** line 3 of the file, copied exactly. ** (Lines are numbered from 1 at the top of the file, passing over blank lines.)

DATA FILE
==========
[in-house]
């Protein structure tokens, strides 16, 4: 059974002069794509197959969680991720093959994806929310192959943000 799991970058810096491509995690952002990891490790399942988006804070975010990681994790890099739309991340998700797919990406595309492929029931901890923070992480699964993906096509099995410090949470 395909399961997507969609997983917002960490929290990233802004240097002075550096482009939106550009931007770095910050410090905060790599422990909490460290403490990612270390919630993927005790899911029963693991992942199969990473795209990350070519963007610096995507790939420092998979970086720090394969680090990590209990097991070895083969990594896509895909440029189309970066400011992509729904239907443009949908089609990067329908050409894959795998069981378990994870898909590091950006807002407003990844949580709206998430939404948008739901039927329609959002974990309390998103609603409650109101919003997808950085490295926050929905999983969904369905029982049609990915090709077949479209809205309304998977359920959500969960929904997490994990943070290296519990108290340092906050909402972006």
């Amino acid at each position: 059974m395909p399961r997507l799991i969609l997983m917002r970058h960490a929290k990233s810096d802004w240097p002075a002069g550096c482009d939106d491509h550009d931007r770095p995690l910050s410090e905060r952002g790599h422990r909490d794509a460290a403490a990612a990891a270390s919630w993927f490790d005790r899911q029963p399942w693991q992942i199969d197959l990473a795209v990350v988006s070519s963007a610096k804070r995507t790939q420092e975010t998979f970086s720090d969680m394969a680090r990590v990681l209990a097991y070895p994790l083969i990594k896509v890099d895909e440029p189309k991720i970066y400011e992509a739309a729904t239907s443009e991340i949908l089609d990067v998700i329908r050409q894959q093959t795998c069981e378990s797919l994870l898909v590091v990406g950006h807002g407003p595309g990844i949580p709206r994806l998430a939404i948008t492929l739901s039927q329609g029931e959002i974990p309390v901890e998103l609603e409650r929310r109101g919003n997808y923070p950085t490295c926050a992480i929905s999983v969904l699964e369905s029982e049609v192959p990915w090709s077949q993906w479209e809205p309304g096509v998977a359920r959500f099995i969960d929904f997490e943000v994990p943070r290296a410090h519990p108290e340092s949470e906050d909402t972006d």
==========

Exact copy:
């Amino acid at each position: 059974m395909p399961r997507l799991i969609l997983m917002r970058h960490a929290k990233s810096d802004w240097p002075a002069g550096c482009d939106d491509h550009d931007r770095p995690l910050s410090e905060r952002g790599h422990r909490d794509a460290a403490a990612a990891a270390s919630w993927f490790d005790r899911q029963p399942w693991q992942i199969d197959l990473a795209v990350v988006s070519s963007a610096k804070r995507t790939q420092e975010t998979f970086s720090d969680m394969a680090r990590v990681l209990a097991y070895p994790l083969i990594k896509v890099d895909e440029p189309k991720i970066y400011e992509a739309a729904t239907s443009e991340i949908l089609d990067v998700i329908r050409q894959q093959t795998c069981e378990s797919l994870l898909v590091v990406g950006h807002g407003p595309g990844i949580p709206r994806l998430a939404i948008t492929l739901s039927q329609g029931e959002i974990p309390v901890e998103l609603e409650r929310r109101g919003n997808y923070p950085t490295c926050a992480i929905s999983v969904l699964e369905s029982e049609v192959p990915w090709s077949q993906w479209e809205p309304g096509v998977a359920r959500f099995i969960d929904f997490e943000v994990p943070r290296a410090h519990p108290e340092s949470e906050d909402t972006d």